Van der Kolk offers advice on choosing a professional therapist. He points out that there is no one “treatment of choice” for trauma the best treatment is what works for you. His book may give you some ideas on how to proceed.
The Body Keeps the Score Brain, mind, and body in the healing of trauma is available on Amazon.com.
@Wini, thanks for letting us know about this book! It sounds really good. One of the treatments that has helped me with the loudness of PTSD is neurofeedback.
Donna,is there still a way to search by author on the blog? I want to re-read Kathy Hawks articles, and am not sure how to find them.
One/Joy – Hello – great to see you. The book is really, really, good – I thoroughly recommend it. Van der Kolk is truly an expert, and he shows so much empathy for people who have been traumatized.
If you scroll to the red footer at the bottom of the page, you’ll see the “Post Archives by Category” link. On that page, scroll about halfway down. Articles are organized by category, and the categories are in alphabetical order, by the first word. So Kathy’s articles are under K.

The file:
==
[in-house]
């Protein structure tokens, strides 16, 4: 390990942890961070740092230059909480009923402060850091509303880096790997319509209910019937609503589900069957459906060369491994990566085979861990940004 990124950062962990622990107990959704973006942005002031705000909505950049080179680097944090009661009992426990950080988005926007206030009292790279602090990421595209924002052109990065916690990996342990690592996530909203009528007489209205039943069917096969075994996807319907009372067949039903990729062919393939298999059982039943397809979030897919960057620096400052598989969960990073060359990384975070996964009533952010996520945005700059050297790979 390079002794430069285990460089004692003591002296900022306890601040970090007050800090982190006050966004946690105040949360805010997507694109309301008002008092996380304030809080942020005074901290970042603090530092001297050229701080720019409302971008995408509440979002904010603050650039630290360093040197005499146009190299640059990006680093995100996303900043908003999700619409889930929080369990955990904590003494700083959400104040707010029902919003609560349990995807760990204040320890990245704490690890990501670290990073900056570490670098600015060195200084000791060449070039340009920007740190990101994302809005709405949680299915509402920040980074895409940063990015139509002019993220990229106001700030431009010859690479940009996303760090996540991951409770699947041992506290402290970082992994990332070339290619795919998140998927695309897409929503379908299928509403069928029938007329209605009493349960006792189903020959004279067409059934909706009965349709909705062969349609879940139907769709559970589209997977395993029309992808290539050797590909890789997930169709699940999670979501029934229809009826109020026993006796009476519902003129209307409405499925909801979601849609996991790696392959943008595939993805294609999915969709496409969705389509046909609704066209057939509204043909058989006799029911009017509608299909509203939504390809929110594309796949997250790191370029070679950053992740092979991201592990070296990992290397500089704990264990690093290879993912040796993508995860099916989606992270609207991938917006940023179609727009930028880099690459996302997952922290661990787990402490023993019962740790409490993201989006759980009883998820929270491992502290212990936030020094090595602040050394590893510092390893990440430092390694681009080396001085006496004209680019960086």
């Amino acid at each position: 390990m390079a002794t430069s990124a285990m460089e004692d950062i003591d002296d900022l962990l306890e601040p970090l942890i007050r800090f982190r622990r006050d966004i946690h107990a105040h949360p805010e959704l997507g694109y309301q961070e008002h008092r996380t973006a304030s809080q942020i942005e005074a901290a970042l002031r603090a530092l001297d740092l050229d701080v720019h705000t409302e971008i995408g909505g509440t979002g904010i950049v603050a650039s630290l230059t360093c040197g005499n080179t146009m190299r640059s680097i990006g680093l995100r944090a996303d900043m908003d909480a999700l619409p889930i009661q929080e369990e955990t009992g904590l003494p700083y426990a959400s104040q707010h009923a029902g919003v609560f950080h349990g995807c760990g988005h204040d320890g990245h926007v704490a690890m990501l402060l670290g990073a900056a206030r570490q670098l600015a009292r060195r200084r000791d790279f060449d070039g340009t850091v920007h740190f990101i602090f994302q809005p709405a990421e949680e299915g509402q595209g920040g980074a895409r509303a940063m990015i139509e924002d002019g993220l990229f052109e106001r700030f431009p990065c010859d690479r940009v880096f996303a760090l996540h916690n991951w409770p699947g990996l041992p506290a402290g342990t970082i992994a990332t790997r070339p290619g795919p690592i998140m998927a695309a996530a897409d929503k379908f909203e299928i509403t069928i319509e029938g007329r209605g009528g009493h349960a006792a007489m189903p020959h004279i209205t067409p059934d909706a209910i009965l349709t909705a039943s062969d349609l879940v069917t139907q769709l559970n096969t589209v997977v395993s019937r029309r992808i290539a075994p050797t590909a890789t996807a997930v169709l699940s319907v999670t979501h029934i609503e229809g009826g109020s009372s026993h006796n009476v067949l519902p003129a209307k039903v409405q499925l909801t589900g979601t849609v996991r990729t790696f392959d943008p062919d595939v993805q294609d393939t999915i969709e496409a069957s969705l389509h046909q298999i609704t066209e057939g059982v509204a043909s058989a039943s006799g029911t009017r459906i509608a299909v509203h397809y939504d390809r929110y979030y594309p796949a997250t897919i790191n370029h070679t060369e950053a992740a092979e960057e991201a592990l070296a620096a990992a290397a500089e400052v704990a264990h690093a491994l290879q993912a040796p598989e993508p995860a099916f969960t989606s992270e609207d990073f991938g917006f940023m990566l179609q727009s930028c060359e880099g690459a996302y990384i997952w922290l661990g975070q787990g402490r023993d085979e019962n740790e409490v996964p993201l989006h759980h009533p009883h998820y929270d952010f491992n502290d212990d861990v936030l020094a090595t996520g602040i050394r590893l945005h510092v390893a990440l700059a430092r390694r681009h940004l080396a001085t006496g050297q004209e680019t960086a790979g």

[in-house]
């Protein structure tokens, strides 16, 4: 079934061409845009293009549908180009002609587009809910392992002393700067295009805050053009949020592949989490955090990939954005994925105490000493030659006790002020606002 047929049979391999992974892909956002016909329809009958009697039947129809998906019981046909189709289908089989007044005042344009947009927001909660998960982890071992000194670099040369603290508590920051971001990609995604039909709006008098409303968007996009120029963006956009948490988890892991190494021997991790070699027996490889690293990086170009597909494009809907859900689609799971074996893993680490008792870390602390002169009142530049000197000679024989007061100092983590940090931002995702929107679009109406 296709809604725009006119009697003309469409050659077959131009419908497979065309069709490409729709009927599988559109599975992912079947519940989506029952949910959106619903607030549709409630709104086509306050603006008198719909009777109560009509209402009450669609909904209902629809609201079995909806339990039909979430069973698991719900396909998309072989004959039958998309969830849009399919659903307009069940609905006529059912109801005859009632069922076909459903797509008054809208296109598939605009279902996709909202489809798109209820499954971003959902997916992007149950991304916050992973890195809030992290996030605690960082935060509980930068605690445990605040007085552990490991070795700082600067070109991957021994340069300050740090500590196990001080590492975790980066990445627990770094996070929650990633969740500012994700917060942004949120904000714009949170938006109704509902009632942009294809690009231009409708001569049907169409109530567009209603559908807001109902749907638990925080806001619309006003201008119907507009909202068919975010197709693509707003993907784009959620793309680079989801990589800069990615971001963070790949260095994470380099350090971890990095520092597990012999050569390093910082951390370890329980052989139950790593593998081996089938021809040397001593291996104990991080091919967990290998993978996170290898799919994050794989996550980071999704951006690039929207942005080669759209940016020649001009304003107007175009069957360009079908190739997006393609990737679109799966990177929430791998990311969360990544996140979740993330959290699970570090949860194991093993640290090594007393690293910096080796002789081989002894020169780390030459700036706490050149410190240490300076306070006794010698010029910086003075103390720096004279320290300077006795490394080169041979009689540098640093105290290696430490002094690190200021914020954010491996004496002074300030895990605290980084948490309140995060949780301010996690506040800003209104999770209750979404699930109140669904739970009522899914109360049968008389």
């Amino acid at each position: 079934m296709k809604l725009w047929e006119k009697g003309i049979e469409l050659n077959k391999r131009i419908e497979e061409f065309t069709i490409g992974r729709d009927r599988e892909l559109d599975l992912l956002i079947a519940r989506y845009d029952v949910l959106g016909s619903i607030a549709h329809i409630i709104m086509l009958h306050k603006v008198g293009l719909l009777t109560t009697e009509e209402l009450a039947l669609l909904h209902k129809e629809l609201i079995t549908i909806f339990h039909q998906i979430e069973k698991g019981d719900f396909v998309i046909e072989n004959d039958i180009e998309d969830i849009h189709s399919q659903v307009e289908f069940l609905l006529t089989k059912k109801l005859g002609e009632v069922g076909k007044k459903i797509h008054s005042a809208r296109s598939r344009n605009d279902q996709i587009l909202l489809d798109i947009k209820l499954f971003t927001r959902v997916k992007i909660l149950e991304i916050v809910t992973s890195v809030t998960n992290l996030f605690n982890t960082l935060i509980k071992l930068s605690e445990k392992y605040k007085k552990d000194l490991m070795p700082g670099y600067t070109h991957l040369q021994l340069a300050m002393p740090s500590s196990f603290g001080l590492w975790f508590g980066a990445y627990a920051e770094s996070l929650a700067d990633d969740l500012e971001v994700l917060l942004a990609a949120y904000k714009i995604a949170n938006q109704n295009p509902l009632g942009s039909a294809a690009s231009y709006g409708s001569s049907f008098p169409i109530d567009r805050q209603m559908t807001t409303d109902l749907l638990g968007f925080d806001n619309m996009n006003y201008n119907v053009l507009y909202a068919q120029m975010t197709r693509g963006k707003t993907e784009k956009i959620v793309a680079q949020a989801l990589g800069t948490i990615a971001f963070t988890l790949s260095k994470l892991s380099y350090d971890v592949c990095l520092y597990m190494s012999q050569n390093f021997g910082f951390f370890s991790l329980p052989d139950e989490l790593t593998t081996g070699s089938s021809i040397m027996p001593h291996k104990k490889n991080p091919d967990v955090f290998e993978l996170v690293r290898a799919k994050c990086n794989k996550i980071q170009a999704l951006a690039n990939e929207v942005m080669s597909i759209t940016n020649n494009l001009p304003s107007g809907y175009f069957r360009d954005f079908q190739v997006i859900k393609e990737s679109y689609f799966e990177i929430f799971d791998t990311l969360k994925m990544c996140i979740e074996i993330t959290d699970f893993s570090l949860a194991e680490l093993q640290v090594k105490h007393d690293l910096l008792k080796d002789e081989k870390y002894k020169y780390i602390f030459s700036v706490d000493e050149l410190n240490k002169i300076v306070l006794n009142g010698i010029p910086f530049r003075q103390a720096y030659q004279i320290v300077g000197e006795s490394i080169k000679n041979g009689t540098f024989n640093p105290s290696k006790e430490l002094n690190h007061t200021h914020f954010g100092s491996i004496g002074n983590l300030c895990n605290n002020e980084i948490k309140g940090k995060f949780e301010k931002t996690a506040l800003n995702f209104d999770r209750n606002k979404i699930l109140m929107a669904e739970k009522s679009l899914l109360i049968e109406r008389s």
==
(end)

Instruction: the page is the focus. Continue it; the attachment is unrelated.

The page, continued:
Thanks a lot Donna. I am going to recommend the book to my psychologist, too. She works with a lot of young people at the uni and it would be great to give her more tools.
I like the thrust of this bk but my body is wracked with ptsd so movement is painful. Partly it’s due to hyperinsulinemia and systemic inflammation causing even no movement to still bring about shooting pains, yes just sitting still at night is painful. But to think about sports, dance, etc is a laugh. Stretching might work tho…
How I wish I could just run off this ptsd inhabiting my body for so many decades, inflamed over and over by each new trauma! I would run to the ends of the earth and back again if I had the energy and cooperating body.
Rly good premise to this bk.
Aint, can you sing without exacerbating your pain?
I meant to put:
Rly good premise to this bk, it resonated with me before I was done with the article.